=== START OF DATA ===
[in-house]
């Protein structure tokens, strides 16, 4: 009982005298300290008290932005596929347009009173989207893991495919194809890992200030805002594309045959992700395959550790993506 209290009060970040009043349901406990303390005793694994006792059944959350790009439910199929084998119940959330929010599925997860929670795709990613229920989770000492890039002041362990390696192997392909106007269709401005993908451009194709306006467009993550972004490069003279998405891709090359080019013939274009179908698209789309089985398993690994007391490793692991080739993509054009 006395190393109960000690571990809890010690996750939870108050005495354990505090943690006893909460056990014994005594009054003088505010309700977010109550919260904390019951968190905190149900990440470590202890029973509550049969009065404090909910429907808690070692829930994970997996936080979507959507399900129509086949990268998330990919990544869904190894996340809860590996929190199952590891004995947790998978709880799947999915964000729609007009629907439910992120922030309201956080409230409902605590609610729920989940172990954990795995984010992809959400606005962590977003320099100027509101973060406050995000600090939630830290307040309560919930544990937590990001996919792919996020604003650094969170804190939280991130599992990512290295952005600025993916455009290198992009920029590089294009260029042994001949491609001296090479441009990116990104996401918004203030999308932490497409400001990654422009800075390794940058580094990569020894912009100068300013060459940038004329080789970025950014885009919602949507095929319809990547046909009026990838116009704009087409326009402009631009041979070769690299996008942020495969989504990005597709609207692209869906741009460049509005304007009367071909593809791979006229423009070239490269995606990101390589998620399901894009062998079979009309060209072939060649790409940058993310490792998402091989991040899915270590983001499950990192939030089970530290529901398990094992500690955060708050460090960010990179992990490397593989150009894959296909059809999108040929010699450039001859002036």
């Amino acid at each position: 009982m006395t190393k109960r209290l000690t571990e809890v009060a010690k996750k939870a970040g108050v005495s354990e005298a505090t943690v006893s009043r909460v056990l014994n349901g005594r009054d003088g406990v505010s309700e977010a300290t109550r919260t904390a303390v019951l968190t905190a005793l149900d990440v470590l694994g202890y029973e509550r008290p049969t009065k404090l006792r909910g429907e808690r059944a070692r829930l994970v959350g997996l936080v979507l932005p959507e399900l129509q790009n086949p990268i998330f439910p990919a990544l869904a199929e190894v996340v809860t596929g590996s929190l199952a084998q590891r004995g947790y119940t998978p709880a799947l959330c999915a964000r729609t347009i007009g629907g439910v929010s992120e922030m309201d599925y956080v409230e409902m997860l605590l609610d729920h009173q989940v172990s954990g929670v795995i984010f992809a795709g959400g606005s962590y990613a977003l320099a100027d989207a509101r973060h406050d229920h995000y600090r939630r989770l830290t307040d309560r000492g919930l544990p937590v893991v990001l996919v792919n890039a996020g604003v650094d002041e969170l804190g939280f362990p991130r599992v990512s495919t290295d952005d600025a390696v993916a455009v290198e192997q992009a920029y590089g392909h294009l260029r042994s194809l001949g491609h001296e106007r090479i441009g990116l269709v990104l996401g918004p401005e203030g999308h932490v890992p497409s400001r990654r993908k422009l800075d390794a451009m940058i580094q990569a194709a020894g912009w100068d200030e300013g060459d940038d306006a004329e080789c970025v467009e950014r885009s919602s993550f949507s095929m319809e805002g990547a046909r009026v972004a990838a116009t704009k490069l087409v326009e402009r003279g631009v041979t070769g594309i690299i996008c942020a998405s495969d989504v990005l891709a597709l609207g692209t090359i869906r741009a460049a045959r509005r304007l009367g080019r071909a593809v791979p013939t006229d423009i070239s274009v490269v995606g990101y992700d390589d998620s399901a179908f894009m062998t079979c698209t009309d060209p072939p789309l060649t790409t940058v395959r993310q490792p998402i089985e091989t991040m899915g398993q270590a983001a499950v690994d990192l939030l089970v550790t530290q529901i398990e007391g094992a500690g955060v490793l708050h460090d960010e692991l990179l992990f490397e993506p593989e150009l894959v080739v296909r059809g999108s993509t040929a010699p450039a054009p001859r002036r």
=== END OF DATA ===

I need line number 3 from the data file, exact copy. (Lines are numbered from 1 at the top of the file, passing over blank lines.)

């Amino acid at each position: 009982m006395t190393k109960r209290l000690t571990e809890v009060a010690k996750k939870a970040g108050v005495s354990e005298a505090t943690v006893s009043r909460v056990l014994n349901g005594r009054d003088g406990v505010s309700e977010a300290t109550r919260t904390a303390v019951l968190t905190a005793l149900d990440v470590l694994g202890y029973e509550r008290p049969t009065k404090l006792r909910g429907e808690r059944a070692r829930l994970v959350g997996l936080v979507l932005p959507e399900l129509q790009n086949p990268i998330f439910p990919a990544l869904a199929e190894v996340v809860t596929g590996s929190l199952a084998q590891r004995g947790y119940t998978p709880a799947l959330c999915a964000r729609t347009i007009g629907g439910v929010s992120e922030m309201d599925y956080v409230e409902m997860l605590l609610d729920h009173q989940v172990s954990g929670v795995i984010f992809a795709g959400g606005s962590y990613a977003l320099a100027d989207a509101r973060h406050d229920h995000y600090r939630r989770l830290t307040d309560r000492g919930l544990p937590v893991v990001l996919v792919n890039a996020g604003v650094d002041e969170l804190g939280f362990p991130r599992v990512s495919t290295d952005d600025a390696v993916a455009v290198e192997q992009a920029y590089g392909h294009l260029r042994s194809l001949g491609h001296e106007r090479i441009g990116l269709v990104l996401g918004p401005e203030g999308h932490v890992p497409s400001r990654r993908k422009l800075d390794a451009m940058i580094q990569a194709a020894g912009w100068d200030e300013g060459d940038d306006a004329e080789c970025v467009e950014r885009s919602s993550f949507s095929m319809e805002g990547a046909r009026v972004a990838a116009t704009k490069l087409v326009e402009r003279g631009v041979t070769g594309i690299i996008c942020a998405s495969d989504v990005l891709a597709l609207g692209t090359i869906r741009a460049a045959r509005r304007l009367g080019r071909a593809v791979p013939t006229d423009i070239s274009v490269v995606g990101y992700d390589d998620s399901a179908f894009m062998t079979c698209t009309d060209p072939p789309l060649t790409t940058v395959r993310q490792p998402i089985e091989t991040m899915g398993q270590a983001a499950v690994d990192l939030l089970v550790t530290q529901i398990e007391g094992a500690g955060v490793l708050h460090d960010e692991l990179l992990f490397e993506p593989e150009l894959v080739v296909r059809g999108s993509t040929a010699p450039a054009p001859r002036r």